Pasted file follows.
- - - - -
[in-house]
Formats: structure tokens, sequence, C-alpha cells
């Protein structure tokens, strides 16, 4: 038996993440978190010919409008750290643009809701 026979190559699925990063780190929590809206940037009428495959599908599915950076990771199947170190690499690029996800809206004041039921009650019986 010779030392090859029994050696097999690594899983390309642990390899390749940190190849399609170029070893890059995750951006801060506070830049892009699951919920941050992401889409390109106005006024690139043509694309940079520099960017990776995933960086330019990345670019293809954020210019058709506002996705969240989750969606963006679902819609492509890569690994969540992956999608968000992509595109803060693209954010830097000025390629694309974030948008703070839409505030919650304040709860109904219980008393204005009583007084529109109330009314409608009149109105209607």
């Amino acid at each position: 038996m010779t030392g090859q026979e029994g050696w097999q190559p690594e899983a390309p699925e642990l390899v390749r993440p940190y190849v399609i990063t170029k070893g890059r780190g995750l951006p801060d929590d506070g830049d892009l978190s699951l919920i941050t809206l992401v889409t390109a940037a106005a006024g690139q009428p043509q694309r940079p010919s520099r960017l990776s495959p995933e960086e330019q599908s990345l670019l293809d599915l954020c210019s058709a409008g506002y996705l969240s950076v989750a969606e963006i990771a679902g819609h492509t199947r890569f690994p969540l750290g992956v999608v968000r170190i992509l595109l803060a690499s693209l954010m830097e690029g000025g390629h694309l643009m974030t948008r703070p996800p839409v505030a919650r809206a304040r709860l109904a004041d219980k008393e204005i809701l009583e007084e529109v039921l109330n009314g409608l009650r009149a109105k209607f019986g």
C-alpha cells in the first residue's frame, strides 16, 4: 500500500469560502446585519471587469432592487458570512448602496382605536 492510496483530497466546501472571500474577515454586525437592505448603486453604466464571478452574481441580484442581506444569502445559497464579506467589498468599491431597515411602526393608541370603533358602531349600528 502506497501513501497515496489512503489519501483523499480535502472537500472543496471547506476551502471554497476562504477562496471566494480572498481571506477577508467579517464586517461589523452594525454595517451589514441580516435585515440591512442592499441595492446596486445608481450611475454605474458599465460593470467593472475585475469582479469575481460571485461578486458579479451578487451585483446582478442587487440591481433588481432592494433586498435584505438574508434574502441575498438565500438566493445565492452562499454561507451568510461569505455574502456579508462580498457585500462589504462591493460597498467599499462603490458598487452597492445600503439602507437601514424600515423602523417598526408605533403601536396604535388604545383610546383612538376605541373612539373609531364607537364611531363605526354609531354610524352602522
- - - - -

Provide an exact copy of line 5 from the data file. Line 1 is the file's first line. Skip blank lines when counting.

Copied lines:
C-alpha cells in the first residue's frame, strides 16, 4: 500500500469560502446585519471587469432592487458570512448602496382605536 492510496483530497466546501472571500474577515454586525437592505448603486453604466464571478452574481441580484442581506444569502445559497464579506467589498468599491431597515411602526393608541370603533358602531349600528 502506497501513501497515496489512503489519501483523499480535502472537500472543496471547506476551502471554497476562504477562496471566494480572498481571506477577508467579517464586517461589523452594525454595517451589514441580516435585515440591512442592499441595492446596486445608481450611475454605474458599465460593470467593472475585475469582479469575481460571485461578486458579479451578487451585483446582478442587487440591481433588481432592494433586498435584505438574508434574502441575498438565500438566493445565492452562499454561507451568510461569505455574502456579508462580498457585500462589504462591493460597498467599499462603490458598487452597492445600503439602507437601514424600515423602523417598526408605533403601536396604535388604545383610546383612538376605541373612539373609531364607537364611531363605526354609531354610524352602522